This pedalboard came about because I wanted to create a multi-purpose board which could be used in a number of different live setups. A key aspect of this was the need to find space for a Musicomlab EFX III MIDI loop switcher, which couldn’t possibly fit on my existing PedalTrain PT-2, hence the move to a larger TrailerTrash board. From memory, I think I started putting this board together in May 2011 and it was completed by mid-June 2011.
The board was designed to deal with three live scenarios, built around the Musicom EFX III:
- Control guitar amp and rack effects, when using the Dual Rectifier live
- A backup in case the amp or something in the rack breaks
- A rig which can be used with a clean amp (very common scenario for certain types of gig in Switzerland where backline is supplied and it is not possible to use own amp)
This is a TrailerTrash Pro Series 28″ x 16″ board, supplied in a soft padded case and purchased from GuitarGuitar in the UK. These babies are not easy to get hold of in Europe, so buying from the UK was my cheapest option.
This one was supplied with a “hook” fabric covering the main surface of the board. However, as I prefer to run power cables below the board, I replaced the surface material with a 12mm MDF board. As I already had a pedal layout in mind, I then drilled various holes in stragetic places in the board to allow me to run the power cables from the power supplies (mounted below the board) to the pedals. I then covered the MDF with sticky-back “treadplate” style plastic, before mounting the board panel back into the TrailerTrash metal frame.
The power supply requirements were a pain thanks to the Blackstar HT-Dual pedal which needs a whopping 800mA at 16vDC, and the two TC Electronic pedals, both of which need 300mA at 12vDC. Powering the Blackstar from any of the usual pedal board supplies, such as the Voodoo Labs Pedal Power 1 or T-Rex Chameleon Fuel Tank (which I happended to have lying around), was impossible. Therefore the only option was to use the Blackstar’s own power supply and run this one directly from the mains.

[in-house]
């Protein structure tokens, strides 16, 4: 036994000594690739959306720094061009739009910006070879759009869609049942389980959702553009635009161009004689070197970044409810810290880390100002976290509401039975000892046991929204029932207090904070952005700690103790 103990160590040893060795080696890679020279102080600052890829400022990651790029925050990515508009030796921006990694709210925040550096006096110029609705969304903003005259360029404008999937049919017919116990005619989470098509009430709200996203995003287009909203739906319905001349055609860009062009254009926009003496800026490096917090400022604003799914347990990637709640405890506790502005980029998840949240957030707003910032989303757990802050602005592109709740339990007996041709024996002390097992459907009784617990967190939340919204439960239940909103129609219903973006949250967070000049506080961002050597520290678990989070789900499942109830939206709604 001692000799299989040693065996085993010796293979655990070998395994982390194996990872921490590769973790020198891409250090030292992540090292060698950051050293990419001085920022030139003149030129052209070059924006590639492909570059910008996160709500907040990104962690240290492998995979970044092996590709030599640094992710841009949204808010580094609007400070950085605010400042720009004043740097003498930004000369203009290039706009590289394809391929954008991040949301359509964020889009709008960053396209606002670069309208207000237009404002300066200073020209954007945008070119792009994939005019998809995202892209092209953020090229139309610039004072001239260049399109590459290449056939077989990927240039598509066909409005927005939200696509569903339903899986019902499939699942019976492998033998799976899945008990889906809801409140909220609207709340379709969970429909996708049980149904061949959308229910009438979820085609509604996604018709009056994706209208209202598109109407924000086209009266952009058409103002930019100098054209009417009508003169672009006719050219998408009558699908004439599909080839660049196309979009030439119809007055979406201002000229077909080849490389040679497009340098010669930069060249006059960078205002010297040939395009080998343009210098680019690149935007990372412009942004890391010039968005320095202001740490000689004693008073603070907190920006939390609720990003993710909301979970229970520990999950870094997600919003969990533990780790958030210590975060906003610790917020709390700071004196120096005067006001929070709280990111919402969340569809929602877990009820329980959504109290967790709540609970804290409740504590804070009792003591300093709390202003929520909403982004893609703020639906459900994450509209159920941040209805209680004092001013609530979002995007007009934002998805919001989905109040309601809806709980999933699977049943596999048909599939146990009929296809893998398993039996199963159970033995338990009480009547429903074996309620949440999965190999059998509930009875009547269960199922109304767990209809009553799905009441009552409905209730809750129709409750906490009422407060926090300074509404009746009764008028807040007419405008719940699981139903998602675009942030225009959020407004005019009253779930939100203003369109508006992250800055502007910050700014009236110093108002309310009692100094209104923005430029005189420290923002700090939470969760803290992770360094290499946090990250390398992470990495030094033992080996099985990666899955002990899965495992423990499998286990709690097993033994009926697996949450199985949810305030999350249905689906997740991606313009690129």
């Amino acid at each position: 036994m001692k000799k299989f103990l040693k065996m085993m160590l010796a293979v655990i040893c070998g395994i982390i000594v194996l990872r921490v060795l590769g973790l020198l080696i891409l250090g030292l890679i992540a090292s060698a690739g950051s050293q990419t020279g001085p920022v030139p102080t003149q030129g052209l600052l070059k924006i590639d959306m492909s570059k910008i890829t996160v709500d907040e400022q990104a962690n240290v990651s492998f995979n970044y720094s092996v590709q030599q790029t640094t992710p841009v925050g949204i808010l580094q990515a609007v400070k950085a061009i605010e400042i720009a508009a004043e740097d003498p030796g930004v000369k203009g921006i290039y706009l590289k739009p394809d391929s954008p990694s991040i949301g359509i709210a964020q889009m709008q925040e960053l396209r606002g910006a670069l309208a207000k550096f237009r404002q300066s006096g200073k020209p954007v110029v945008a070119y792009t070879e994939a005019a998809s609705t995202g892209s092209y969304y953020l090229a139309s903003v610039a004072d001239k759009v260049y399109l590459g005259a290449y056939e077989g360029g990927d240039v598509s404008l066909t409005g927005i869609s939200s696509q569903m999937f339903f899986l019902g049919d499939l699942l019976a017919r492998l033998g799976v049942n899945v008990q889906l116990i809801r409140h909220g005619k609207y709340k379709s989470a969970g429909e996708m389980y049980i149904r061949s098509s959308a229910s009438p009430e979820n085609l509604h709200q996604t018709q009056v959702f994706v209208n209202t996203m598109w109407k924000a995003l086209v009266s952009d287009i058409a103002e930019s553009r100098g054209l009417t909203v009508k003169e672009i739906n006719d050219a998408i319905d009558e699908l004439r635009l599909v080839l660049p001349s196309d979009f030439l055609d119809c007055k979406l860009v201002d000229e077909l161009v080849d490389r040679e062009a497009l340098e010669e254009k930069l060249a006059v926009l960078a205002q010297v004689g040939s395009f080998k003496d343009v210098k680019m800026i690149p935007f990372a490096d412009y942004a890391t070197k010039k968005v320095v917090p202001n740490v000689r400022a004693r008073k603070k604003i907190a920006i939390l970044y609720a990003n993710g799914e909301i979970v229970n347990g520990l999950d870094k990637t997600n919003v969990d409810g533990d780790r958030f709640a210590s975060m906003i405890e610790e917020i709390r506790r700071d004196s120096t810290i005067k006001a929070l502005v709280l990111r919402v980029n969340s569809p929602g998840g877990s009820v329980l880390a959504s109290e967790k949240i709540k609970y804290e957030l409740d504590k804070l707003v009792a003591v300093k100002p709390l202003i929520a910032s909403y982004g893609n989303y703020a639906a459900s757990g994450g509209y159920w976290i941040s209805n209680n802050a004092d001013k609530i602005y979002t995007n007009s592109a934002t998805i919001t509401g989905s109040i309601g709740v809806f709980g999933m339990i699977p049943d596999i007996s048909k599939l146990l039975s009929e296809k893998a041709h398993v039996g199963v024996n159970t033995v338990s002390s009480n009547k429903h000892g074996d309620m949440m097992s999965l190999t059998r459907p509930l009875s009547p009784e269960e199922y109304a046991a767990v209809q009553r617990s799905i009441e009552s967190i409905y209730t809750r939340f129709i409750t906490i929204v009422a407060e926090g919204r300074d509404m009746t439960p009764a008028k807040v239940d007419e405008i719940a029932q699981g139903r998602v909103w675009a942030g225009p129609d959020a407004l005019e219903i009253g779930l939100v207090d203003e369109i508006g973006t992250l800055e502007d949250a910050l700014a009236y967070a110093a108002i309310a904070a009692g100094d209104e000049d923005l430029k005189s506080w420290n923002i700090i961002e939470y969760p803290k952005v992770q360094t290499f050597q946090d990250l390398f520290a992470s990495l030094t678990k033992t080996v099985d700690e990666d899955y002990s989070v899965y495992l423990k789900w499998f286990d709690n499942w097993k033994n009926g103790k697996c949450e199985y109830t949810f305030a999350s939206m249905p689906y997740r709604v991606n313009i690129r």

As you can see, I’m using two power supplies – a Voodoo Labs Pedal Power (original version) and a T-Rex Chameleon Fuel Tank. The Pedal Power is powering the “front end” loop pedals (see below), ie the overdrives / distortions, which only need 9v DC. The Chameleon is powering the FX loop pedals, ie the Nova Delay and Modulator, and the Providence Chrono Delay. The Blackstar HT-Dual is opwered direct from the mains, and you can just about see the Blackstar’s adapter fitted behind the Fuel Tank. Finally, I mounted a power strip to the TrailerTrash metal frame, screwed in place, to keep everything neat and tidy and in one place.
In signal chain order, the setup is as follows:
Front End Loop (ie between guitar and amp input):
- BB Preamp – I use this for a gritty clean
- Suhr Riot – Used for crunch rhythm or overdriven lead, or as an alternative to the Blackstar HT-Dual green channel
- EMMA ReezaFratZitz – Used for high gain rhythm, or as an alternative to the HT-Dual red channel
- Blackstar HT-Dual – My go-to stompbox, excellent two channel pedal, green for rhythm and red for leads, riffs, etc.
FX Loop (ie for those pedals which go in the amp’s FX loop):
- Nova Modulator – more choruses, flangers and other wobbly things than one can throw a stick at.
- Nova Delay – My main delay pedal, set up with several presets which are used in a typical Phazyluckers set.
- Providence DLY-4 Chrono Delay – this is a great sounding delay (though I prefer the Nova Delay for day to day use) and is used for just one Phazy song where I need two different delays. One is set up on the Nove Delay, teh other on the Chrono Delay. The reason for this is that it isn’t easy to switch presets on the fly with the Nova, so adding a separet delay unit and then swapping them in and out via the Musicomlab works perfectly – and is foolproof.
Board wiring and interface
The interface was custom built for me by fellow Huge Racks forum-er, Casey Hanson. It’s a simple I/O box with 1 7-pin MIDI and 5 mono 1/4 jack sockets. The beauty of an interface like this is that I can then simply plug in my PedalSnake to the interface when setting up / breaking down the rig. Note that in the Dual Rectifier rig I only need 4 mono sockets. The 5th socket could be used for a simple channel switcher controlled by the Musicomlab, which I don’t need to do thanks to the RJM Mini Amp Gizmo in the rack, so including this socket was simply some advance planning on my part.
Interconnects are George L’s solderless cables/connectors. Although you will see critics of this solderless system, I’ve used it for years and not yet had a cable failure in use. I think teh key to this is (a) use a multimeter when making the cables, to ensure that the connection is properly made and (b) periodically (every few months) check that the plu caps haven’t loosened due to transportation vibration, etc.
Is it still in use?
Sadly (given the amount of time and effort expended in putting it together), it is no longer in use at the time of writing (December 2012).
Frankly, it was a huge board, most of which was redundant (ie the pedals) when using the Dual Rec / rack rig, heavy and just another piece of bulky kit to be loaded into the car. So, mid-2012, I decided to decommission the board, and switch to using different smaller boards (Pedaltrain Jr’s or PT-1’s) each configured for the scenarios mentioned at the top of this article. All the pedals have been kept (for the moment), the TrailerTrash board and case too. Who knows? I may well end building something similar in the future…